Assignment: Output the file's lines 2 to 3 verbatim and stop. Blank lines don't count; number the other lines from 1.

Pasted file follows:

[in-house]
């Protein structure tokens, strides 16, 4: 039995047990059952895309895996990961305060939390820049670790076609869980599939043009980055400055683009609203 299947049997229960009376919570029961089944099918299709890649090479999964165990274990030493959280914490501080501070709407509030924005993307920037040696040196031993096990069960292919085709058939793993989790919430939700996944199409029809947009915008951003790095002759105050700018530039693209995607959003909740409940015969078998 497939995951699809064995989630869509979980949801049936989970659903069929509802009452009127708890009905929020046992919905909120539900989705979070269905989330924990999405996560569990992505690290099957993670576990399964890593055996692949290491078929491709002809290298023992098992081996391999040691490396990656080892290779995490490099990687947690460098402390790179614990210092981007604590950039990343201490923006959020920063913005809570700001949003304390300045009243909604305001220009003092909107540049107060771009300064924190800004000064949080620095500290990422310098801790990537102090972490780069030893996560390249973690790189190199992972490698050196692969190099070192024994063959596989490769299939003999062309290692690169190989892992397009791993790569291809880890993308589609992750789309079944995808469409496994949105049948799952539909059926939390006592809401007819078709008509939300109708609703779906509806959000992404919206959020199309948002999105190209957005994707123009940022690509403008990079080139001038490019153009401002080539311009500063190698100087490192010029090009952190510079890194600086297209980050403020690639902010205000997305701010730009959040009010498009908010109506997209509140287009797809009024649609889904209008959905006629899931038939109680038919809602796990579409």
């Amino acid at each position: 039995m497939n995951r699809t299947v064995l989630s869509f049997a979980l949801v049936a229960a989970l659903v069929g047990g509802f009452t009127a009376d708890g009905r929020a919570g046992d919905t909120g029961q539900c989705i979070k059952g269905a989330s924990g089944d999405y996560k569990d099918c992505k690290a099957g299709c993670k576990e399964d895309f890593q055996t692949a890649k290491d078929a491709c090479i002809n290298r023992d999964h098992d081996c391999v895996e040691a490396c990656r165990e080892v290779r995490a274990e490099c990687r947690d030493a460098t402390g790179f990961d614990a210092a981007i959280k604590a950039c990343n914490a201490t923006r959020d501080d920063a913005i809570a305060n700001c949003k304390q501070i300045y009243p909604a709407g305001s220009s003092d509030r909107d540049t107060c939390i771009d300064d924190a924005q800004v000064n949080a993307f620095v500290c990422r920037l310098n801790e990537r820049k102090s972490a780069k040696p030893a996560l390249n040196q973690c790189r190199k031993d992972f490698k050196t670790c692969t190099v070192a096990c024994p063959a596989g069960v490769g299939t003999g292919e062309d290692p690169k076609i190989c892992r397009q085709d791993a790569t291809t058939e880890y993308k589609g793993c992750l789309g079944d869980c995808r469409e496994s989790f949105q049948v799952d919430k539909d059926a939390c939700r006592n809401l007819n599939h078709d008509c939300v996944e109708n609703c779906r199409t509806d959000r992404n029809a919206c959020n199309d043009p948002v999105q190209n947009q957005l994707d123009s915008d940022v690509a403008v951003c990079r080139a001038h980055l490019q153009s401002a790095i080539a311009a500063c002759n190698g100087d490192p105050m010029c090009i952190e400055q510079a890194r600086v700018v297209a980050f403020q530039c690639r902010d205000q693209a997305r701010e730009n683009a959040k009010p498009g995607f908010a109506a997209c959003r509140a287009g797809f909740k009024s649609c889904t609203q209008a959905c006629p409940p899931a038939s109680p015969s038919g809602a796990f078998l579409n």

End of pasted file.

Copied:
């Protein structure tokens, strides 16, 4: 039995047990059952895309895996990961305060939390820049670790076609869980599939043009980055400055683009609203 299947049997229960009376919570029961089944099918299709890649090479999964165990274990030493959280914490501080501070709407509030924005993307920037040696040196031993096990069960292919085709058939793993989790919430939700996944199409029809947009915008951003790095002759105050700018530039693209995607959003909740409940015969078998 497939995951699809064995989630869509979980949801049936989970659903069929509802009452009127708890009905929020046992919905909120539900989705979070269905989330924990999405996560569990992505690290099957993670576990399964890593055996692949290491078929491709002809290298023992098992081996391999040691490396990656080892290779995490490099990687947690460098402390790179614990210092981007604590950039990343201490923006959020920063913005809570700001949003304390300045009243909604305001220009003092909107540049107060771009300064924190800004000064949080620095500290990422310098801790990537102090972490780069030893996560390249973690790189190199992972490698050196692969190099070192024994063959596989490769299939003999062309290692690169190989892992397009791993790569291809880890993308589609992750789309079944995808469409496994949105049948799952539909059926939390006592809401007819078709008509939300109708609703779906509806959000992404919206959020199309948002999105190209957005994707123009940022690509403008990079080139001038490019153009401002080539311009500063190698100087490192010029090009952190510079890194600086297209980050403020690639902010205000997305701010730009959040009010498009908010109506997209509140287009797809009024649609889904209008959905006629899931038939109680038919809602796990579409």
């Amino acid at each position: 039995m497939n995951r699809t299947v064995l989630s869509f049997a979980l949801v049936a229960a989970l659903v069929g047990g509802f009452t009127a009376d708890g009905r929020a919570g046992d919905t909120g029961q539900c989705i979070k059952g269905a989330s924990g089944d999405y996560k569990d099918c992505k690290a099957g299709c993670k576990e399964d895309f890593q055996t692949a890649k290491d078929a491709c090479i002809n290298r023992d999964h098992d081996c391999v895996e040691a490396c990656r165990e080892v290779r995490a274990e490099c990687r947690d030493a460098t402390g790179f990961d614990a210092a981007i959280k604590a950039c990343n914490a201490t923006r959020d501080d920063a913005i809570a305060n700001c949003k304390q501070i300045y009243p909604a709407g305001s220009s003092d509030r909107d540049t107060c939390i771009d300064d924190a924005q800004v000064n949080a993307f620095v500290c990422r920037l310098n801790e990537r820049k102090s972490a780069k040696p030893a996560l390249n040196q973690c790189r190199k031993d992972f490698k050196t670790c692969t190099v070192a096990c024994p063959a596989g069960v490769g299939t003999g292919e062309d290692p690169k076609i190989c892992r397009q085709d791993a790569t291809t058939e880890y993308k589609g793993c992750l789309g079944d869980c995808r469409e496994s989790f949105q049948v799952d919430k539909d059926a939390c939700r006592n809401l007819n599939h078709d008509c939300v996944e109708n609703c779906r199409t509806d959000r992404n029809a919206c959020n199309d043009p948002v999105q190209n947009q957005l994707d123009s915008d940022v690509a403008v951003c990079r080139a001038h980055l490019q153009s401002a790095i080539a311009a500063c002759n190698g100087d490192p105050m010029c090009i952190e400055q510079a890194r600086v700018v297209a980050f403020q530039c690639r902010d205000q693209a997305r701010e730009n683009a959040k009010p498009g995607f908010a109506a997209c959003r509140a287009g797809f909740k009024s649609c889904t609203q209008a959905c006629p409940p899931a038939s109680p015969s038919g809602a796990f078998l579409n």